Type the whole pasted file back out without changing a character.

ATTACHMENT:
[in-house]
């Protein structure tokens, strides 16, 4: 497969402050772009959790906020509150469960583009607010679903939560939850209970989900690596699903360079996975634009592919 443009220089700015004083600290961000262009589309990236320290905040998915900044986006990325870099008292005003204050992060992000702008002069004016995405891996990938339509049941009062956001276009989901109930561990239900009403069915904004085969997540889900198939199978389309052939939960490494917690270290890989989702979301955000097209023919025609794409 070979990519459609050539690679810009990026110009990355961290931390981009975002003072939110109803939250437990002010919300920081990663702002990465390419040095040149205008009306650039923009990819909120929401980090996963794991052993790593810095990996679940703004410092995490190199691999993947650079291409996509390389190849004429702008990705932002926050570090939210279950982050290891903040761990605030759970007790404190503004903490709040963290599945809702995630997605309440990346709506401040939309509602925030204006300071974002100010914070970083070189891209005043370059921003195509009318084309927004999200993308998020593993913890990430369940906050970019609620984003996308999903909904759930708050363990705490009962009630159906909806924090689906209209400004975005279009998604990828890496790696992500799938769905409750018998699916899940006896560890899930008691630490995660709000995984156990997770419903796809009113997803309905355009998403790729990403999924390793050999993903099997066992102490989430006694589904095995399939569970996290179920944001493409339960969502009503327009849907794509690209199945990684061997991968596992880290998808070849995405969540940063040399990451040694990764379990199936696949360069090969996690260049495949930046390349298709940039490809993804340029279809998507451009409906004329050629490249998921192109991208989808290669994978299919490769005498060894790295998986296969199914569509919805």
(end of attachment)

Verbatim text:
[in-house]
């Protein structure tokens, strides 16, 4: 497969402050772009959790906020509150469960583009607010679903939560939850209970989900690596699903360079996975634009592919 443009220089700015004083600290961000262009589309990236320290905040998915900044986006990325870099008292005003204050992060992000702008002069004016995405891996990938339509049941009062956001276009989901109930561990239900009403069915904004085969997540889900198939199978389309052939939960490494917690270290890989989702979301955000097209023919025609794409 070979990519459609050539690679810009990026110009990355961290931390981009975002003072939110109803939250437990002010919300920081990663702002990465390419040095040149205008009306650039923009990819909120929401980090996963794991052993790593810095990996679940703004410092995490190199691999993947650079291409996509390389190849004429702008990705932002926050570090939210279950982050290891903040761990605030759970007790404190503004903490709040963290599945809702995630997605309440990346709506401040939309509602925030204006300071974002100010914070970083070189891209005043370059921003195509009318084309927004999200993308998020593993913890990430369940906050970019609620984003996308999903909904759930708050363990705490009962009630159906909806924090689906209209400004975005279009998604990828890496790696992500799938769905409750018998699916899940006896560890899930008691630490995660709000995984156990997770419903796809009113997803309905355009998403790729990403999924390793050999993903099997066992102490989430006694589904095995399939569970996290179920944001493409339960969502009503327009849907794509690209199945990684061997991968596992880290998808070849995405969540940063040399990451040694990764379990199936696949360069090969996690260049495949930046390349298709940039490809993804340029279809998507451009409906004329050629490249998921192109991208989808290669994978299919490769005498060894790295998986296969199914569509919805």